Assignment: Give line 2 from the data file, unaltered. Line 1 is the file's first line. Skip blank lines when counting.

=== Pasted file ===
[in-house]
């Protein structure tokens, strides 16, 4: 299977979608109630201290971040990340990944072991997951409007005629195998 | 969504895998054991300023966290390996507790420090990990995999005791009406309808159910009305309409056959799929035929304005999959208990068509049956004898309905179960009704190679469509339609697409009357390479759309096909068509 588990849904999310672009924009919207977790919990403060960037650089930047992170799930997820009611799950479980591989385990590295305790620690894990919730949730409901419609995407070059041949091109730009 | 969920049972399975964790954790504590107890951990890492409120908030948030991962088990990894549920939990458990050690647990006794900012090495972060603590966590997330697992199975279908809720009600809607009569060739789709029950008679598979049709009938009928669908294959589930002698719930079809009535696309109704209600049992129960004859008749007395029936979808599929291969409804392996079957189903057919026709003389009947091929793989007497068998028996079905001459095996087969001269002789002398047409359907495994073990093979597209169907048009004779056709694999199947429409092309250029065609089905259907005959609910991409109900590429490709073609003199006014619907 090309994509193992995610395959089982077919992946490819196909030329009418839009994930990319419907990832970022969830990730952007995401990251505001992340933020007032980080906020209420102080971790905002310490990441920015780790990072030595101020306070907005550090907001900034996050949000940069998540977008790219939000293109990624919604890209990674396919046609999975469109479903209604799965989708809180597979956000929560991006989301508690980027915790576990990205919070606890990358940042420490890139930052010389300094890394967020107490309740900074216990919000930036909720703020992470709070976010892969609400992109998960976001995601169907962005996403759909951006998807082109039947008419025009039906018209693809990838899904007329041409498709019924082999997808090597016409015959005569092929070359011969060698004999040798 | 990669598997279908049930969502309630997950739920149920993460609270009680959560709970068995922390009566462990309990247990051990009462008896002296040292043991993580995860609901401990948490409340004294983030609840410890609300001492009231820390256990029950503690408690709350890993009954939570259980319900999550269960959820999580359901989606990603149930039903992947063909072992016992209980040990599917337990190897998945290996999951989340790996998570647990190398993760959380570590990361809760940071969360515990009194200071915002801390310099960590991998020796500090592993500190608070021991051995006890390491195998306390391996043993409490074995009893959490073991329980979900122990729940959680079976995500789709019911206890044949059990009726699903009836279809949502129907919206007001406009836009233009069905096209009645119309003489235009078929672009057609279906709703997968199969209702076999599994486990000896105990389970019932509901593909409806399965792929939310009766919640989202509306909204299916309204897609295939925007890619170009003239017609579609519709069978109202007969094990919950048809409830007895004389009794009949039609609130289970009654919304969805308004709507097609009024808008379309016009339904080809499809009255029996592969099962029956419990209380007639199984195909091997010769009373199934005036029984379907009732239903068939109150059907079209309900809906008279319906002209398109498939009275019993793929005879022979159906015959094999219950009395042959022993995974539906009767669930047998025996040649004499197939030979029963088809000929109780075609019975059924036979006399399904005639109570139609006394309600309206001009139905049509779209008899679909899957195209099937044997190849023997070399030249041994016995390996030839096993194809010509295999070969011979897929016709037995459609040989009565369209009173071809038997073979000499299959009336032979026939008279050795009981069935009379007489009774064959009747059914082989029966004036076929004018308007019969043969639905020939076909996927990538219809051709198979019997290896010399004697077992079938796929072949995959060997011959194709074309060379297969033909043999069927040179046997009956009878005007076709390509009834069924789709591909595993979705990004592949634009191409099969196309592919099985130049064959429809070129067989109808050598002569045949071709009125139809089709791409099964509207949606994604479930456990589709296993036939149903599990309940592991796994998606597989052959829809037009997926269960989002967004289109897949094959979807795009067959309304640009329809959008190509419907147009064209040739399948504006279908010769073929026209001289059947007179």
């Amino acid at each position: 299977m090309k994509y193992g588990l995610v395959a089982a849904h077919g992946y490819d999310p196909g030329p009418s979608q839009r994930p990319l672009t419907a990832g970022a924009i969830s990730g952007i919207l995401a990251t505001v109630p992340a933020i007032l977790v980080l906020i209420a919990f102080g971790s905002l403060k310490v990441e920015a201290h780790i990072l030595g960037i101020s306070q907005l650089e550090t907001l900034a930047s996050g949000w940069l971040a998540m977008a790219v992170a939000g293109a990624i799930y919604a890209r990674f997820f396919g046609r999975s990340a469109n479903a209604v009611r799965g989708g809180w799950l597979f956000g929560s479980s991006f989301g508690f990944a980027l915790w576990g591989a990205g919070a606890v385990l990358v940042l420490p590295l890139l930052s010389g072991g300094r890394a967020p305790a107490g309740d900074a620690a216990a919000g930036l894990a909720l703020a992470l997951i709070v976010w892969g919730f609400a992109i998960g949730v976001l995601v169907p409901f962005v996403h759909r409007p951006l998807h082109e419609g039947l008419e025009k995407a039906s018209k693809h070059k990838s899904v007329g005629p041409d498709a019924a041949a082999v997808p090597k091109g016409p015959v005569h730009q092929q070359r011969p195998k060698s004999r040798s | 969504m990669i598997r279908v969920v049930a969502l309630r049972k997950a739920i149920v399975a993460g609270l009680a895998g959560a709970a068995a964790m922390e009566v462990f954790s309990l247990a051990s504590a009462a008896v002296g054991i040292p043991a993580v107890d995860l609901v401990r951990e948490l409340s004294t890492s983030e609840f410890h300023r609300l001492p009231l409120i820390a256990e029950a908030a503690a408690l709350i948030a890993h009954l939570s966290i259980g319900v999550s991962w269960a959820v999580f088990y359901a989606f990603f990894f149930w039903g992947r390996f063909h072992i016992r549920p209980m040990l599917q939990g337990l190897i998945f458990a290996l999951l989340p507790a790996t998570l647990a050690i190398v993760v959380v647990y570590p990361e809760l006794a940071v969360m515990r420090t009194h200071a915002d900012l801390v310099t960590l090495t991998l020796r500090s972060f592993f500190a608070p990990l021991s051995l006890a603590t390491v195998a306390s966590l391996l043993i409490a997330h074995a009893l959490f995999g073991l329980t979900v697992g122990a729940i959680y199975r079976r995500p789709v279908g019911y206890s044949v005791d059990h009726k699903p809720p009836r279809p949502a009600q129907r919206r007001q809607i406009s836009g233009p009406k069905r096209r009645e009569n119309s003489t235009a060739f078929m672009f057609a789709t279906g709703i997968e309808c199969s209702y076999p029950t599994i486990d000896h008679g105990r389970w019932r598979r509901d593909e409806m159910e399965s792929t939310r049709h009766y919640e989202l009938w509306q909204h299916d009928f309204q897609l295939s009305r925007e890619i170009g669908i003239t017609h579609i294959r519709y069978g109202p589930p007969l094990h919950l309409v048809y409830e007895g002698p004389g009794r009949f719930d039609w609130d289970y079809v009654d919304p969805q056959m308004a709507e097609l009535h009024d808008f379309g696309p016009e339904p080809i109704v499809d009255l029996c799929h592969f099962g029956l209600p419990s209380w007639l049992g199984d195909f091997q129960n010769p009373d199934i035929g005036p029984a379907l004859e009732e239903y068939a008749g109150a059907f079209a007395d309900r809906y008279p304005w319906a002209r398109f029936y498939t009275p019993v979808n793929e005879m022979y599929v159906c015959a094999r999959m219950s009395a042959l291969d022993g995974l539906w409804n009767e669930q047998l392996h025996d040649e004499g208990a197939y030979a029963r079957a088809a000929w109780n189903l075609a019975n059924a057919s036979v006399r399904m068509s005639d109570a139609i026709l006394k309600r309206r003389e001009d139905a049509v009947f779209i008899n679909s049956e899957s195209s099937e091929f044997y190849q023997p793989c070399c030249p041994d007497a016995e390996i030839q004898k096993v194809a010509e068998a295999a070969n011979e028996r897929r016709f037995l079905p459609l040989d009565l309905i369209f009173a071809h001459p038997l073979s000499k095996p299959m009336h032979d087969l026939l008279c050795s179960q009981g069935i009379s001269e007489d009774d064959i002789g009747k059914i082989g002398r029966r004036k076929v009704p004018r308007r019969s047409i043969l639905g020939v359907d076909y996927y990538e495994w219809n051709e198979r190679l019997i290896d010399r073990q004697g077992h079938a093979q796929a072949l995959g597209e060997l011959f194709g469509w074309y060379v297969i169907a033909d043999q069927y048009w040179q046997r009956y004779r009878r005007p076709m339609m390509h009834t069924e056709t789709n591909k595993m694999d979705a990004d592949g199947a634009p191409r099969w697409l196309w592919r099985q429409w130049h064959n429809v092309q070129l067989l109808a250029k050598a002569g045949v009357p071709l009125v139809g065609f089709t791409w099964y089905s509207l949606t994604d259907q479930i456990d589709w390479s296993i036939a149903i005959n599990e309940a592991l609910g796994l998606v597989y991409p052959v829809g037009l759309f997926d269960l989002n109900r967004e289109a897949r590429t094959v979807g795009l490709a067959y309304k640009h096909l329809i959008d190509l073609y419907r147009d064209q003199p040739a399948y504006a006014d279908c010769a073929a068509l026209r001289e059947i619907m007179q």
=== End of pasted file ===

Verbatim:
């Protein structure tokens, strides 16, 4: 299977979608109630201290971040990340990944072991997951409007005629195998 | 969504895998054991300023966290390996507790420090990990995999005791009406309808159910009305309409056959799929035929304005999959208990068509049956004898309905179960009704190679469509339609697409009357390479759309096909068509 588990849904999310672009924009919207977790919990403060960037650089930047992170799930997820009611799950479980591989385990590295305790620690894990919730949730409901419609995407070059041949091109730009 | 969920049972399975964790954790504590107890951990890492409120908030948030991962088990990894549920939990458990050690647990006794900012090495972060603590966590997330697992199975279908809720009600809607009569060739789709029950008679598979049709009938009928669908294959589930002698719930079809009535696309109704209600049992129960004859008749007395029936979808599929291969409804392996079957189903057919026709003389009947091929793989007497068998028996079905001459095996087969001269002789002398047409359907495994073990093979597209169907048009004779056709694999199947429409092309250029065609089905259907005959609910991409109900590429490709073609003199006014619907 090309994509193992995610395959089982077919992946490819196909030329009418839009994930990319419907990832970022969830990730952007995401990251505001992340933020007032980080906020209420102080971790905002310490990441920015780790990072030595101020306070907005550090907001900034996050949000940069998540977008790219939000293109990624919604890209990674396919046609999975469109479903209604799965989708809180597979956000929560991006989301508690980027915790576990990205919070606890990358940042420490890139930052010389300094890394967020107490309740900074216990919000930036909720703020992470709070976010892969609400992109998960976001995601169907962005996403759909951006998807082109039947008419025009039906018209693809990838899904007329041409498709019924082999997808090597016409015959005569092929070359011969060698004999040798 | 990669598997279908049930969502309630997950739920149920993460609270009680959560709970068995922390009566462990309990247990051990009462008896002296040292043991993580995860609901401990948490409340004294983030609840410890609300001492009231820390256990029950503690408690709350890993009954939570259980319900999550269960959820999580359901989606990603149930039903992947063909072992016992209980040990599917337990190897998945290996999951989340790996998570647990190398993760959380570590990361809760940071969360515990009194200071915002801390310099960590991998020796500090592993500190608070021991051995006890390491195998306390391996043993409490074995009893959490073991329980979900122990729940959680079976995500789709019911206890044949059990009726699903009836279809949502129907919206007001406009836009233009069905096209009645119309003489235009078929672009057609279906709703997968199969209702076999599994486990000896105990389970019932509901593909409806399965792929939310009766919640989202509306909204299916309204897609295939925007890619170009003239017609579609519709069978109202007969094990919950048809409830007895004389009794009949039609609130289970009654919304969805308004709507097609009024808008379309016009339904080809499809009255029996592969099962029956419990209380007639199984195909091997010769009373199934005036029984379907009732239903068939109150059907079209309900809906008279319906002209398109498939009275019993793929005879022979159906015959094999219950009395042959022993995974539906009767669930047998025996040649004499197939030979029963088809000929109780075609019975059924036979006399399904005639109570139609006394309600309206001009139905049509779209008899679909899957195209099937044997190849023997070399030249041994016995390996030839096993194809010509295999070969011979897929016709037995459609040989009565369209009173071809038997073979000499299959009336032979026939008279050795009981069935009379007489009774064959009747059914082989029966004036076929004018308007019969043969639905020939076909996927990538219809051709198979019997290896010399004697077992079938796929072949995959060997011959194709074309060379297969033909043999069927040179046997009956009878005007076709390509009834069924789709591909595993979705990004592949634009191409099969196309592919099985130049064959429809070129067989109808050598002569045949071709009125139809089709791409099964509207949606994604479930456990589709296993036939149903599990309940592991796994998606597989052959829809037009997926269960989002967004289109897949094959979807795009067959309304640009329809959008190509419907147009064209040739399948504006279908010769073929026209001289059947007179």